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Forests 2017, 8(9), 350; https://doi.org/10.3390/f8090350

How Reliable Are Heat Pulse Velocity Methods for Estimating Tree Transpiration?

1
Edaphic Scientific Pty Ltd., Port Macquarie, NSW 2444, Australia
2
School of Agriculture and Food Sciences, University of Queensland, St. Lucia, QLD 4072, Australia
Received: 11 August 2017 / Revised: 7 September 2017 / Accepted: 16 September 2017 / Published: 18 September 2017
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Abstract

Transpiration is a significant component of the hydrologic cycle and its accurate quantification is critical for modelling, industry, and policy decisions. Sap flow sensors provide a low cost and practical method to measure transpiration. Various methods to measure sap flow are available and a popular family of methods is known as heat pulse velocity (HPV). Theory on thermal conductance and convection, that underpins HPV methods, suggests transpiration can be directly estimated from sensor measurements without the need for laborious calibrations. To test this accuracy, transpiration estimated from HPV sensors is compared with an independent measure of plant water use such as a weighing lysimeter. A meta-analysis of the literature that explicitly tested the accuracy of a HPV sensors against an independent measure of transpiration was conducted. Data from linear regression analysis was collated where an R2 of 1 indicates perfect precision and a slope of 1 of the linear regression curve indicates perfect accuracy. The average R2 and slope from all studies was 0.822 and 0.860, respectively. However, the overall error, or deviation from real transpiration values, was 34.706%. The results indicate that HPV sensors are precise in correlating heat velocity with rates of transpiration, but poor in quantifying transpiration. Various sources of error in converting heat velocity into sap velocity and sap flow are discussed including probe misalignment, wound corrections, thermal diffusivity, stem water content, placement of sensors in sapwood, and scaling of point measurements to whole plants. Where whole plant water use or transpiration is required in a study, it is recommended that all sap flow sensors are calibrated against an independent measure of transpiration. View Full-Text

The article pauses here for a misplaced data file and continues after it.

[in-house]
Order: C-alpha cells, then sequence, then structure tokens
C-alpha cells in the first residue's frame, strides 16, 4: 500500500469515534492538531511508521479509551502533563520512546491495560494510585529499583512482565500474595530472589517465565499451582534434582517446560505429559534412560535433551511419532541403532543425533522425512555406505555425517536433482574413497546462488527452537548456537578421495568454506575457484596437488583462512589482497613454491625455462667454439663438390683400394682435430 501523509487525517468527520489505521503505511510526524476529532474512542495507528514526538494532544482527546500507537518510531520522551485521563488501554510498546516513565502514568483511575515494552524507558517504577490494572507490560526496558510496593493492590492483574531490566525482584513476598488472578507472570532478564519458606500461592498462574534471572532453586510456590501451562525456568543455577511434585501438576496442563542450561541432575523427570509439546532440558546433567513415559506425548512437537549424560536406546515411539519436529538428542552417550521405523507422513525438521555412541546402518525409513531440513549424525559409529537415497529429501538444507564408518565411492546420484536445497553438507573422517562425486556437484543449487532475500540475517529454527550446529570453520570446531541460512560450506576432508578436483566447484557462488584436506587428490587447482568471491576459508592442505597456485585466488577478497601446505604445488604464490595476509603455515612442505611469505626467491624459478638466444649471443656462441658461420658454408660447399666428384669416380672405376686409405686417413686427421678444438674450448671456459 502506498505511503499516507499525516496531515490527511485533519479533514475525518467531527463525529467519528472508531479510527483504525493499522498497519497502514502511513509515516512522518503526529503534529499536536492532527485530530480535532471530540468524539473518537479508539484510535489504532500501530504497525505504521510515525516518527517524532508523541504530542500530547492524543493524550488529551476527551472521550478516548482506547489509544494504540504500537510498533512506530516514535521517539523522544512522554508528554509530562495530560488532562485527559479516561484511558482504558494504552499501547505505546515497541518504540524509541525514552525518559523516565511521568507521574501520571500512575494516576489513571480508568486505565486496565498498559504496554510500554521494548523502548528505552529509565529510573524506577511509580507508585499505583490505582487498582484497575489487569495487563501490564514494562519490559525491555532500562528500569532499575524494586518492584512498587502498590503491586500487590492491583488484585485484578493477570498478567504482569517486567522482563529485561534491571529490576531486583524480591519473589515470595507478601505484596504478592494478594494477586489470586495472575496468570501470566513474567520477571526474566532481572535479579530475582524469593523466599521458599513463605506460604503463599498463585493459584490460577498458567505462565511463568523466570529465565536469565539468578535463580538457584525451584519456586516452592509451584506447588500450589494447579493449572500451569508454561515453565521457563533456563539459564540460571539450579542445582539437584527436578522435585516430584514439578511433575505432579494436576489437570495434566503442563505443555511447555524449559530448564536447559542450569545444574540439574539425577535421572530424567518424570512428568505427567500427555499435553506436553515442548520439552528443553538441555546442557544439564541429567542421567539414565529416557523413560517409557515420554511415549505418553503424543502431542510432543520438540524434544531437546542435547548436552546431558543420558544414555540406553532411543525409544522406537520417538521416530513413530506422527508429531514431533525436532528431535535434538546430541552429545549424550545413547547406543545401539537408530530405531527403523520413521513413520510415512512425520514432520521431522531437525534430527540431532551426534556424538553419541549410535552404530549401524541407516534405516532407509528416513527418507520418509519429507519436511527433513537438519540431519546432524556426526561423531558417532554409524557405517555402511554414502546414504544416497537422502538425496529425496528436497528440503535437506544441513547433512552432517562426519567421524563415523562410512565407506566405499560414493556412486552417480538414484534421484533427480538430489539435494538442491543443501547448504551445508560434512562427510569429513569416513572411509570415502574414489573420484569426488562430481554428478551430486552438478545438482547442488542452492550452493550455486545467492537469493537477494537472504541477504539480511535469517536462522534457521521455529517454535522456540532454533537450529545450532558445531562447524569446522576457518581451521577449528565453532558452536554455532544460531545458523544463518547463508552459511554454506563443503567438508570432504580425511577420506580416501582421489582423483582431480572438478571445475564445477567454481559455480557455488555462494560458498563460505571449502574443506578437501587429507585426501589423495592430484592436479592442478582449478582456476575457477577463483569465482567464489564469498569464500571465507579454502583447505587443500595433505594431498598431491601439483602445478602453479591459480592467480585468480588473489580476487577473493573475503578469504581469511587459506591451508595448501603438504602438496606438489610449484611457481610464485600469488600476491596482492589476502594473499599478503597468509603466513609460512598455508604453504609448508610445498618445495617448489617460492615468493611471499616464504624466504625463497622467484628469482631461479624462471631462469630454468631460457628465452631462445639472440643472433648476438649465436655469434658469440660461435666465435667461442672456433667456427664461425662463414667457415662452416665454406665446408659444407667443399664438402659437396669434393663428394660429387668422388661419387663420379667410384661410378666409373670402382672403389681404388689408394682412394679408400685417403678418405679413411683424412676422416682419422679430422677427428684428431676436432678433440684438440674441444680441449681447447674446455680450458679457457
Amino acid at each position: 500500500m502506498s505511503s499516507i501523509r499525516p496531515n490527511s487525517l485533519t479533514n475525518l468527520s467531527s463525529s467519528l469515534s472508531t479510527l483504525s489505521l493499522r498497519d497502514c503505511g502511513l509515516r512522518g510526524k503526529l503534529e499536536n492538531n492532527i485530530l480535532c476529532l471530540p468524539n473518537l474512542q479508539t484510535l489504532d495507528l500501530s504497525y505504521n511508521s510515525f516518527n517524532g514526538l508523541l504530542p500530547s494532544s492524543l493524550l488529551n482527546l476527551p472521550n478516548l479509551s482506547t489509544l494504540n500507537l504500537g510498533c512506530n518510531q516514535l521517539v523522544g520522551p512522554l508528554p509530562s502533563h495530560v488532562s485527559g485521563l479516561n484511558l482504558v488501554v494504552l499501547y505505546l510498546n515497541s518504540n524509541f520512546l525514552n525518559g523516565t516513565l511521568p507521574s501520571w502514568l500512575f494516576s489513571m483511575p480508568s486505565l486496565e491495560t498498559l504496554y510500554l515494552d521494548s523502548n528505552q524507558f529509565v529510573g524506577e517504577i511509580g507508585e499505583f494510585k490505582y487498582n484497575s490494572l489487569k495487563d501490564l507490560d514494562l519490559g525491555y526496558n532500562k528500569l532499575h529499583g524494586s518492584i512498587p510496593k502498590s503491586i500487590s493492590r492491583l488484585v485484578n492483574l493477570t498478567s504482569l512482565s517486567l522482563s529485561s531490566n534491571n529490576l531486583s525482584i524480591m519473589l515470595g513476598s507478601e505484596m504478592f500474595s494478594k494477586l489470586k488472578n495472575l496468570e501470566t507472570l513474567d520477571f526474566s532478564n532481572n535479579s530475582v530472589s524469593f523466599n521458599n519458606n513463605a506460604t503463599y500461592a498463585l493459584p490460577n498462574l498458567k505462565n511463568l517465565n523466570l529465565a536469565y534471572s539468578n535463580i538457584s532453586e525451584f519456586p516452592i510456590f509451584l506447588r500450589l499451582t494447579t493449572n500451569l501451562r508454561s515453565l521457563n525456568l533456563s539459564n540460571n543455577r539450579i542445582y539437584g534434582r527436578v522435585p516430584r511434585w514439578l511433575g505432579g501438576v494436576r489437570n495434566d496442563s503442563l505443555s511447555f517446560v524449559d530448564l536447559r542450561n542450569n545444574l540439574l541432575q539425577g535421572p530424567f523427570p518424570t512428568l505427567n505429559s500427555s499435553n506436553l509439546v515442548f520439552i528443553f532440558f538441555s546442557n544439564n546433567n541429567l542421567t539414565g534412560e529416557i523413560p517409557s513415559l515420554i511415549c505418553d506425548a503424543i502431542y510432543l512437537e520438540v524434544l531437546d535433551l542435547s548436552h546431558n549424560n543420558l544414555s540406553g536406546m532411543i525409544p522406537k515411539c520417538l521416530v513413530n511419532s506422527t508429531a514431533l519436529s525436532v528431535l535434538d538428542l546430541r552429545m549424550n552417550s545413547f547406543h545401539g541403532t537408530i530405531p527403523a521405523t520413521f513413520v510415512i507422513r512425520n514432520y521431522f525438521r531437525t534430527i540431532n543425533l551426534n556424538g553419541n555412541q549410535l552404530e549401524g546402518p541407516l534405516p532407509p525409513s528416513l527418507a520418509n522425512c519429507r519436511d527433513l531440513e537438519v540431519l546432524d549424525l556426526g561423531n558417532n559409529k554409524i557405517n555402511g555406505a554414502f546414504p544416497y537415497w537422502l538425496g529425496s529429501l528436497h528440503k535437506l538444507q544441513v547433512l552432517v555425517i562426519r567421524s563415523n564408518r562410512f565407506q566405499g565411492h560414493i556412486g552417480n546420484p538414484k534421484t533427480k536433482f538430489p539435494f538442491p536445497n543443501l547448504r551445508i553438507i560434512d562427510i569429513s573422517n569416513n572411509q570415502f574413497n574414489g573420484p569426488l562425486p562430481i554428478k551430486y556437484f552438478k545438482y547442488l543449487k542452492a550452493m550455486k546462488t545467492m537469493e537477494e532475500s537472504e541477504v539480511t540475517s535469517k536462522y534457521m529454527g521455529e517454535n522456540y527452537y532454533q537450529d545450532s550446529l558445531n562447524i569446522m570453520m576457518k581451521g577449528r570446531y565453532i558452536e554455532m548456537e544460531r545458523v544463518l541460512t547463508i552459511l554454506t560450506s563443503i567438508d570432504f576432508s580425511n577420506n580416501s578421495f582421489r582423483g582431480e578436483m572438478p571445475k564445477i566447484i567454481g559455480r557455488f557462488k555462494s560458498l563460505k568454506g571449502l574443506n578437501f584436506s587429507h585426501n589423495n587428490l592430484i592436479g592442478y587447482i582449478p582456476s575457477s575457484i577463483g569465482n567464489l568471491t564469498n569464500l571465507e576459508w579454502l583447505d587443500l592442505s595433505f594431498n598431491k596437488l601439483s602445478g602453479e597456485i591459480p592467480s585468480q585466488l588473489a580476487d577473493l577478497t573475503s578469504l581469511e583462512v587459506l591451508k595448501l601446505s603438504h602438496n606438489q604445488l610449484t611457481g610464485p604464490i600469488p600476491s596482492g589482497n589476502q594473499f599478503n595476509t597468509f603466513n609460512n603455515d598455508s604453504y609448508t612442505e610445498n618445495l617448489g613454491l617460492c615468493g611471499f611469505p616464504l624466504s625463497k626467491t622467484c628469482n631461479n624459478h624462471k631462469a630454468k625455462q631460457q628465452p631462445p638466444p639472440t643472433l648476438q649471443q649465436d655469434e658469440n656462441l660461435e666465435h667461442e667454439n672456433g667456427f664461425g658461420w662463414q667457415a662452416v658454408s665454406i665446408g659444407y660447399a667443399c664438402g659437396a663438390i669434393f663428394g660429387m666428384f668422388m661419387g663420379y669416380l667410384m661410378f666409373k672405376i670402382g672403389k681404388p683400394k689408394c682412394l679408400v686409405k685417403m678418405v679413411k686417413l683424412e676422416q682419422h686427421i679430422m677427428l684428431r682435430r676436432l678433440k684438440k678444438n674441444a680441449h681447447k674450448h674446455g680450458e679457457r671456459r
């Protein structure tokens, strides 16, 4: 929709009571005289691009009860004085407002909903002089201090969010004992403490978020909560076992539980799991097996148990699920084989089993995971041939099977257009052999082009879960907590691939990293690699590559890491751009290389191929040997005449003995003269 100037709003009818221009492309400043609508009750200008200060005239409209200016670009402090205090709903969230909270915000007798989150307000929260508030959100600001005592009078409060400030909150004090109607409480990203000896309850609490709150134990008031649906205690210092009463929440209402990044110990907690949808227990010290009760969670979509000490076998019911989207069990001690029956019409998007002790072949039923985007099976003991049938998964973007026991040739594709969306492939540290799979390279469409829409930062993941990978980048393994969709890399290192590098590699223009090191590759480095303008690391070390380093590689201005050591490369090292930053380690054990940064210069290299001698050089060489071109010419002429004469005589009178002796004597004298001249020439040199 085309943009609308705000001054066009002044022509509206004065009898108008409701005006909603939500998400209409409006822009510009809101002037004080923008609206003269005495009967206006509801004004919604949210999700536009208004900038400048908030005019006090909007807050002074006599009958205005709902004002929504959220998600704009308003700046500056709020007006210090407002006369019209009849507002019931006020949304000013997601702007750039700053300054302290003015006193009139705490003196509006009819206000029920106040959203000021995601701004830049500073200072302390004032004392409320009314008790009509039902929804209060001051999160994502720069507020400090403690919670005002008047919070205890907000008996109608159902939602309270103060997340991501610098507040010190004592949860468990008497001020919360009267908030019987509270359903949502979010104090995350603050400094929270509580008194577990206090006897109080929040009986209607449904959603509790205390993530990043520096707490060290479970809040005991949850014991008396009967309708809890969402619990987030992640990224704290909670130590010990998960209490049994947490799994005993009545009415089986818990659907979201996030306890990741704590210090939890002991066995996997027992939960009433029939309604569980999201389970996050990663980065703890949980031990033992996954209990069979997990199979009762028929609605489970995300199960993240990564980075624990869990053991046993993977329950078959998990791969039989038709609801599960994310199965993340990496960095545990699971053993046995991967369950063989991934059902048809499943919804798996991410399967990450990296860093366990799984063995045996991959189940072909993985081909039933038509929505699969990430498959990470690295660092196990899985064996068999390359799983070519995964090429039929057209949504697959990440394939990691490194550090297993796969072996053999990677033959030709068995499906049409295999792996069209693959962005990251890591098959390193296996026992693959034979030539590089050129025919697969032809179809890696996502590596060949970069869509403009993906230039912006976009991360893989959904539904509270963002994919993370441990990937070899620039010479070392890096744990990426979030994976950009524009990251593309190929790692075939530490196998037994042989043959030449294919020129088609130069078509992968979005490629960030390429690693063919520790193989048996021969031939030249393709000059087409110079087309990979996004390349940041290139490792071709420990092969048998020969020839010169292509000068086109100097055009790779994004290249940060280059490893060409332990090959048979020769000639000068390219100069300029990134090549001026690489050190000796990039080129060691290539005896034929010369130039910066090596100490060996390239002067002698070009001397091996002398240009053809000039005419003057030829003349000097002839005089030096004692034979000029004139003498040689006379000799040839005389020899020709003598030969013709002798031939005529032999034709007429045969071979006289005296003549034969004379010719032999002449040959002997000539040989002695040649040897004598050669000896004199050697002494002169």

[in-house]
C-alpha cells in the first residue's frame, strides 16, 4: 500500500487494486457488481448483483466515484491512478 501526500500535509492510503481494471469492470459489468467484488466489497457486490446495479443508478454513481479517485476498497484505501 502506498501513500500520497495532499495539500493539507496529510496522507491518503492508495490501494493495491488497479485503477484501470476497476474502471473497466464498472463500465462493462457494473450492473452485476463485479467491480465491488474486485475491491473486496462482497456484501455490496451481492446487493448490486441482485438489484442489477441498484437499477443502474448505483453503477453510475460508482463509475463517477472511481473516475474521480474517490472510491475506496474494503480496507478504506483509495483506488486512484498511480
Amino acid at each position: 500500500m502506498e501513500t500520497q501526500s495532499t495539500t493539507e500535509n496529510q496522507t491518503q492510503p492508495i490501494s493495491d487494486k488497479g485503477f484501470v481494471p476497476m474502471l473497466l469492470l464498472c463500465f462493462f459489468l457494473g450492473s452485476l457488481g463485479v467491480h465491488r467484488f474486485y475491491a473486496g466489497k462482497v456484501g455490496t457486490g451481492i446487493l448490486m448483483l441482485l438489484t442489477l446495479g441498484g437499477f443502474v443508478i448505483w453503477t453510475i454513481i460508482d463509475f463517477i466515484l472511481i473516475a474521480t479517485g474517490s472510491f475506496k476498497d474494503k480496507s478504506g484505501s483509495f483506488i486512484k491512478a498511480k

Keywords: meta-analysis; heat pulse velocity; sap flow; compensation heat pulse method; heat ratio method; T-max method; Sapflow+; transpiration meta-analysis; heat pulse velocity; sap flow; compensation heat pulse method; heat ratio method; T-max method; Sapflow+; transpiration
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This is an open access article distributed under the Creative Commons Attribution License which permits unrestricted use, distribution, and reproduction in any medium, provided the original work is properly cited. (CC BY 4.0).

Supplementary materials

  • Supplementary File 1:

    XLSX-Document (XLSX, 16 KB)

  • Externally hosted supplementary file 1
    Link: http://www.edaphic.com.au/sap-flow-digest/
    Description: A list of data and references that were collated for the meta-analysis on the accuracy of heat pulse velocity sap flow methods in estimating transpiration.
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Forster, M.A. How Reliable Are Heat Pulse Velocity Methods for Estimating Tree Transpiration? Forests 2017, 8, 350.

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